Charlotte Moore's simplified, "concertized" version of "Finian's Rainbow" -- a slightly recast version of last year's Off Broadway staging at her Irish Repertory Theater -- fails to solve the problems associated with this musical's troublesome book.
Charlotte Moore’s simplified, “concertized” version of “Finian’s Rainbow” — a slightly recast version of last year’s Off Broadway staging at her Irish Repertory Theater — fails to solve the problems associated with this musical’s troublesome book. Still, Burton Lane’s beguiling music and E.Y. “Yip” Harburg’s playful lyrics are glorious, loving and fun. When an incandescent Melissa Errico and a delightful Malcolm Gets are singing, one almost forgets and forgives the rambling fable and is just transported to a musical Glocca Morra.
But then the music stops and even the lithe, lovely actress and the breezy comic actor have to come down to earth and deal with a clunky, pixified, sermonizing story that encompasses racial prejudice, immigration, union organizing, the perils of credit, the tobacco industry and even the Tennessee Valley Authority.
Moore’s smart strategy is to stress the music and brush off the 1947 script as something we just get through as best we can. This what-the-heck approach works at first, making the evening a casual and affectionate musical get-together — think “Encores!” more than Goodspeed. Two onstage pianos (and an occasional guitar, harmonica or flute) make up the orchestra; the cast also is seated onstage, standing whenever called upon to be in a scene.
A friendly narrator (David Staller, working on all charm cylinders to connect to the aud) stresses the show’s fabulist sensibility, compresses the scenes and cuts through the corn as best he can. Story centers on the arrival of Irish emigrant Finian (Milo O’Shea) and daughter Sharon (Errico) to “Missitucky.” On Finian’s heels is Og (Malcolm Gets), an increasingly mortal leprechaun in search of the pot of gold Finian pilfered back in Eire.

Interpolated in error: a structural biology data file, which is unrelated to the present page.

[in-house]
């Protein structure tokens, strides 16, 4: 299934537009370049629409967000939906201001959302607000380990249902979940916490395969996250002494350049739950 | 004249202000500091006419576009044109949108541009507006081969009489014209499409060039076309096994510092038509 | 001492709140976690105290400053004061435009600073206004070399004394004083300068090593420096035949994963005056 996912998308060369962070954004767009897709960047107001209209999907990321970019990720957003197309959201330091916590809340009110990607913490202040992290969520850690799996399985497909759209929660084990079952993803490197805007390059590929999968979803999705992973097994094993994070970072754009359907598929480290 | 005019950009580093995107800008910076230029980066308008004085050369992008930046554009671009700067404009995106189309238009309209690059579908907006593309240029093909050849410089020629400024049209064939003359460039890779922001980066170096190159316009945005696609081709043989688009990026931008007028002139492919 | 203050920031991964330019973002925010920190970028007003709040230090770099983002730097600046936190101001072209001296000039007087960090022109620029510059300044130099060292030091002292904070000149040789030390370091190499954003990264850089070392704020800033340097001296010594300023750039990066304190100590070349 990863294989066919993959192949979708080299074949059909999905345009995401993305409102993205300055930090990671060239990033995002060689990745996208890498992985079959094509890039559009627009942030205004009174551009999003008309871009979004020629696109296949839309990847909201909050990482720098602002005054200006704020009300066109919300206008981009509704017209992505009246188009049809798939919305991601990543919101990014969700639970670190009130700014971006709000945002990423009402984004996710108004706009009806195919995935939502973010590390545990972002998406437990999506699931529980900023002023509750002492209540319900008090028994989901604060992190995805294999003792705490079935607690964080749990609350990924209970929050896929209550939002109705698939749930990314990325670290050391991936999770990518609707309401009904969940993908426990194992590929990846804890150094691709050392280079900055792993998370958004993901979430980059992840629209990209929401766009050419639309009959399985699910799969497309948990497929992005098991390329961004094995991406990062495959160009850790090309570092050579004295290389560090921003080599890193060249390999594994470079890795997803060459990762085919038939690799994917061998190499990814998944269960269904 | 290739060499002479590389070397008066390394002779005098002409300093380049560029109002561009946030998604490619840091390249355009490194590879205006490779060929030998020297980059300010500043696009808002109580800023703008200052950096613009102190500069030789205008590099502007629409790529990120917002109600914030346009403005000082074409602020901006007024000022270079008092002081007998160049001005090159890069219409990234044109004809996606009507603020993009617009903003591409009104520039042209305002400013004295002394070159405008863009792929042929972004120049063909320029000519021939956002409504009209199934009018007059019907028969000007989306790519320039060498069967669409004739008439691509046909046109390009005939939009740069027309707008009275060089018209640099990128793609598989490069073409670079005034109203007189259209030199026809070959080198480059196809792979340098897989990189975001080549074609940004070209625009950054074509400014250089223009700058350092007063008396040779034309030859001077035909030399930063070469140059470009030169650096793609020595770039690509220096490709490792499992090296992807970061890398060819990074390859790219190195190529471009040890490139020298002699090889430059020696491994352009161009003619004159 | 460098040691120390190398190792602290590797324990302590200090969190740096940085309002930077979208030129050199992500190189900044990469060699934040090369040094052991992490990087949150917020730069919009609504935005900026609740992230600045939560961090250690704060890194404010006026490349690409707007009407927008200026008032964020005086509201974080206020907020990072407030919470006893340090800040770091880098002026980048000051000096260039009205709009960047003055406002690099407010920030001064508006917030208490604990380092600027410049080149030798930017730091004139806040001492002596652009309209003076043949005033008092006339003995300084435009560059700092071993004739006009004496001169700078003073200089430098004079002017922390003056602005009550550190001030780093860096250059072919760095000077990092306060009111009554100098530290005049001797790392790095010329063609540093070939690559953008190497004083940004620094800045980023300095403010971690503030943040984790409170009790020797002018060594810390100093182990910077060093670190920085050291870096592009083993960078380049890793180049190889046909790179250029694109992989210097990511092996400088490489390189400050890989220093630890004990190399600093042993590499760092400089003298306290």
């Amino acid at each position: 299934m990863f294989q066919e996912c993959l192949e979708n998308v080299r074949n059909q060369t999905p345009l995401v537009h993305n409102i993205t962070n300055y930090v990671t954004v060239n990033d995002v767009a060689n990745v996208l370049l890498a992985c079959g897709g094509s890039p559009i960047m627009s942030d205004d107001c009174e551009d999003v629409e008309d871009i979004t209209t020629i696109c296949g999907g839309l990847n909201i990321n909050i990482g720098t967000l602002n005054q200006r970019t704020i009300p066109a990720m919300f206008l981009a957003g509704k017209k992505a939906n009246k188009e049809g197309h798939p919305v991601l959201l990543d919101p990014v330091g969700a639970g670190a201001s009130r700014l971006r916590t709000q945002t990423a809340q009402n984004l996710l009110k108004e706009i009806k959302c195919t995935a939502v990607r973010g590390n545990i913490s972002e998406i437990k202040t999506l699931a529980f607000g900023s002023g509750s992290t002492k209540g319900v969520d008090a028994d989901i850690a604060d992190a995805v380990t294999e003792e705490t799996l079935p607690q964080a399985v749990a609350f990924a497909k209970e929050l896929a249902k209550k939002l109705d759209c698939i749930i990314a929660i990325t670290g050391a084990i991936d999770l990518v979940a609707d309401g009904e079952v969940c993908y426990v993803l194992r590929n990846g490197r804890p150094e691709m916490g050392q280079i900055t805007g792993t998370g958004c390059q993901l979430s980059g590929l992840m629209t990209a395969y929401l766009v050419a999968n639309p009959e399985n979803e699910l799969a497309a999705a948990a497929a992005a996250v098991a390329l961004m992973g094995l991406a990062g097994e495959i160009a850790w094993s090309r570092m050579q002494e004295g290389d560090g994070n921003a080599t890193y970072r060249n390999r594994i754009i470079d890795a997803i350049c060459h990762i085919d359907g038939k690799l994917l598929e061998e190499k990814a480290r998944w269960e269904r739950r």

Sharon falls for local boy Woody (Stephen R. Buntrock), who is trying to reclaim his land from the evil, racist powers-that-be. Finian buries the gold, thinking that in America money will grow from trees.
Aud’s willingness to weather the whimsy depends entirely on the perfs. Errico and Gets, re-creating their Off Broadway roles, work wonders together and solo. Errico avoids the saccharine and never oversells a song, letting her fresh and graceful soprano speak for itself, much in the Barbara Cook simple-and-true school. Her “Look to the Rainbow” is a gentle prayer of a song, but she also shows her pluck and versatility in “When the Idle Poor Become the Idle Rich.”
Gets hits the musical and comic notes just right, making Og engaging without being too Lucky Charming. His “When I’m Not Near the Girl I Love” is inventive, funny and musically strong.
Buntrock is a solid, romantic tenor as Woody, especially in the seductive “Old Devil Moon.” Kimberly Dawn Neumann makes the most of her dancing role as Woody’s mute sister, Susan. John Sloman as a racist senator manages the transformation to a black man (via mask) in an inoffensive manner and with strong musical chops. O’Shea, not part of the Off Broadway production, falters a bit on a few lines but brings such a natural depth of history and character, the role seems to live deep in his bones and heart.
An additional diversion for Westport auds is the opening of the newly renovated summer theater, in its 75th year. The new year-round venue manages to maintain much of its historic “barn” look (though it had been stripped to its foundation for the $18 million rehab project). The state-of-the-art stage and new support system can make productions here more transfer-friendly, a nice option to have for outgoing a.d. Joanne Woodward and newly named successor Tazewell Thompson.